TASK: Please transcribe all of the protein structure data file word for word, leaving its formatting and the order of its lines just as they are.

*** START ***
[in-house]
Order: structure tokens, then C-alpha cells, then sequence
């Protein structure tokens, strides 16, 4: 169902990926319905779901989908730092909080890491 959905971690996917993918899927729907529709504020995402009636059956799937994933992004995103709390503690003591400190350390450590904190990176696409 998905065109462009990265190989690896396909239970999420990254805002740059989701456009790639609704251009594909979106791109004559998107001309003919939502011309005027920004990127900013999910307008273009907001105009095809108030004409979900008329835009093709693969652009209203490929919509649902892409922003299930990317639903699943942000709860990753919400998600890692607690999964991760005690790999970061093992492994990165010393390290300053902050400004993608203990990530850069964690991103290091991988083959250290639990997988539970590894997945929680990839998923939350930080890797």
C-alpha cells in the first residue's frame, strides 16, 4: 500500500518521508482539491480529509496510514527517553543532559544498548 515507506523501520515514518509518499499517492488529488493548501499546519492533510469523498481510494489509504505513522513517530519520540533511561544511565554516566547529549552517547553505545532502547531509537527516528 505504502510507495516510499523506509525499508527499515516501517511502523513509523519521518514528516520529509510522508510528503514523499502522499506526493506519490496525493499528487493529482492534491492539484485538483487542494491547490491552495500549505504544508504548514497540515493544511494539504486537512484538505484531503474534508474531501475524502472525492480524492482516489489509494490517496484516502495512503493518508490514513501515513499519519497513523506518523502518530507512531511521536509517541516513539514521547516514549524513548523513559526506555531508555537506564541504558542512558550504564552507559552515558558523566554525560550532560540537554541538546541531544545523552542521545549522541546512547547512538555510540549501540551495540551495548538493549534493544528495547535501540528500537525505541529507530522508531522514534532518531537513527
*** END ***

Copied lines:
[in-house]
Order: structure tokens, then C-alpha cells, then sequence
């Protein structure tokens, strides 16, 4: 169902990926319905779901989908730092909080890491 959905971690996917993918899927729907529709504020995402009636059956799937994933992004995103709390503690003591400190350390450590904190990176696409 998905065109462009990265190989690896396909239970999420990254805002740059989701456009790639609704251009594909979106791109004559998107001309003919939502011309005027920004990127900013999910307008273009907001105009095809108030004409979900008329835009093709693969652009209203490929919509649902892409922003299930990317639903699943942000709860990753919400998600890692607690999964991760005690790999970061093992492994990165010393390290300053902050400004993608203990990530850069964690991103290091991988083959250290639990997988539970590894997945929680990839998923939350930080890797």
C-alpha cells in the first residue's frame, strides 16, 4: 500500500518521508482539491480529509496510514527517553543532559544498548 515507506523501520515514518509518499499517492488529488493548501499546519492533510469523498481510494489509504505513522513517530519520540533511561544511565554516566547529549552517547553505545532502547531509537527516528 505504502510507495516510499523506509525499508527499515516501517511502523513509523519521518514528516520529509510522508510528503514523499502522499506526493506519490496525493499528487493529482492534491492539484485538483487542494491547490491552495500549505504544508504548514497540515493544511494539504486537512484538505484531503474534508474531501475524502472525492480524492482516489489509494490517496484516502495512503493518508490514513501515513499519519497513523506518523502518530507512531511521536509517541516513539514521547516514549524513548523513559526506555531508555537506564541504558542512558550504564552507559552515558558523566554525560550532560540537554541538546541531544545523552542521545549522541546512547547512538555510540549501540551495540551495548538493549534493544528495547535501540528500537525505541529507530522508531522514534532518531537513527